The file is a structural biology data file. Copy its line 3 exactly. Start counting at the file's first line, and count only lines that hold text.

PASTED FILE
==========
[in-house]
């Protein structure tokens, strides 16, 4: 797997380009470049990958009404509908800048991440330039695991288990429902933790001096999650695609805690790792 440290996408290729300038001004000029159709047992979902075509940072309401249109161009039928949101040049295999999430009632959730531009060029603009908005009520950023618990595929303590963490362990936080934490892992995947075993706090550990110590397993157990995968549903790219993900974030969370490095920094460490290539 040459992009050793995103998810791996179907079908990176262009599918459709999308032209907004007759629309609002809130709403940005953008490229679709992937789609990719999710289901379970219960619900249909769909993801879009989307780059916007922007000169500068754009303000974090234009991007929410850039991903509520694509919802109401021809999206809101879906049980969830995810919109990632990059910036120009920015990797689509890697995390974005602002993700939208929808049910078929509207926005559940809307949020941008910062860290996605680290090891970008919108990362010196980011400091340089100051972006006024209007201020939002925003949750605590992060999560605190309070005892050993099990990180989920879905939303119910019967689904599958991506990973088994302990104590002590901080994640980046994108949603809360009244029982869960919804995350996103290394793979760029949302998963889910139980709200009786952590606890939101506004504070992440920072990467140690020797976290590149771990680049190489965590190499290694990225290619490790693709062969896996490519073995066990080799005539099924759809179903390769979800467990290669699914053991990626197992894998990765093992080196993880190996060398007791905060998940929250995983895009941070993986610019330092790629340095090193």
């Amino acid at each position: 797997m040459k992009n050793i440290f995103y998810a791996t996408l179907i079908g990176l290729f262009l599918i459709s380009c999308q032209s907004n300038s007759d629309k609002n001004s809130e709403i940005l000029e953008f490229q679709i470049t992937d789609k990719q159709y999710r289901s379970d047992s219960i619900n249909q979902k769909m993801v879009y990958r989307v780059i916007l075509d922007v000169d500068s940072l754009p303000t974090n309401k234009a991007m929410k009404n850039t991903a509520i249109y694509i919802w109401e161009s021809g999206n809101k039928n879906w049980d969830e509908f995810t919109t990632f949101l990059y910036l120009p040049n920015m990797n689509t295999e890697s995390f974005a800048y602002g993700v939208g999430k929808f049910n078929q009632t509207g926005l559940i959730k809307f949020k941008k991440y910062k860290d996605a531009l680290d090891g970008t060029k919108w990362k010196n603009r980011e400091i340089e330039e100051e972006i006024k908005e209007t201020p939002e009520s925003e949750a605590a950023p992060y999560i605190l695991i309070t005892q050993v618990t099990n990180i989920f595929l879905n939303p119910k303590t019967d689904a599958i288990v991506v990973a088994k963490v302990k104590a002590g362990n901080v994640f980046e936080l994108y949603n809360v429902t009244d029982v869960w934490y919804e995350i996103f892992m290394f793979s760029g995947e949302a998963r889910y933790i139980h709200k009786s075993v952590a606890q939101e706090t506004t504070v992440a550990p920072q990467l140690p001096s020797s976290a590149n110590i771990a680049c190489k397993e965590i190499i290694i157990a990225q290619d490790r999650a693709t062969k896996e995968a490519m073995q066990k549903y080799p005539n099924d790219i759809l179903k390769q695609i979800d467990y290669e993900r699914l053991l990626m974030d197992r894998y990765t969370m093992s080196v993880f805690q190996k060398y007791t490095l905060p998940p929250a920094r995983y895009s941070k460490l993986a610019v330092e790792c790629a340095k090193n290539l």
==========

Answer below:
């Amino acid at each position: 797997m040459k992009n050793i440290f995103y998810a791996t996408l179907i079908g990176l290729f262009l599918i459709s380009c999308q032209s907004n300038s007759d629309k609002n001004s809130e709403i940005l000029e953008f490229q679709i470049t992937d789609k990719q159709y999710r289901s379970d047992s219960i619900n249909q979902k769909m993801v879009y990958r989307v780059i916007l075509d922007v000169d500068s940072l754009p303000t974090n309401k234009a991007m929410k009404n850039t991903a509520i249109y694509i919802w109401e161009s021809g999206n809101k039928n879906w049980d969830e509908f995810t919109t990632f949101l990059y910036l120009p040049n920015m990797n689509t295999e890697s995390f974005a800048y602002g993700v939208g999430k929808f049910n078929q009632t509207g926005l559940i959730k809307f949020k941008k991440y910062k860290d996605a531009l680290d090891g970008t060029k919108w990362k010196n603009r980011e400091i340089e330039e100051e972006i006024k908005e209007t201020p939002e009520s925003e949750a605590a950023p992060y999560i605190l695991i309070t005892q050993v618990t099990n990180i989920f595929l879905n939303p119910k303590t019967d689904a599958i288990v991506v990973a088994k963490v302990k104590a002590g362990n901080v994640f980046e936080l994108y949603n809360v429902t009244d029982v869960w934490y919804e995350i996103f892992m290394f793979s760029g995947e949302a998963r889910y933790i139980h709200k009786s075993v952590a606890q939101e706090t506004t504070v992440a550990p920072q990467l140690p001096s020797s976290a590149n110590i771990a680049c190489k397993e965590i190499i290694i157990a990225q290619d490790r999650a693709t062969k896996e995968a490519m073995q066990k549903y080799p005539n099924d790219i759809l179903k390769q695609i979800d467990y290669e993900r699914l053991l990626m974030d197992r894998y990765t969370m093992s080196v993880f805690q190996k060398y007791t490095l905060p998940p929250a920094r995983y895009s941070k460490l993986a610019v330092e790792c790629a340095k090193n290539l």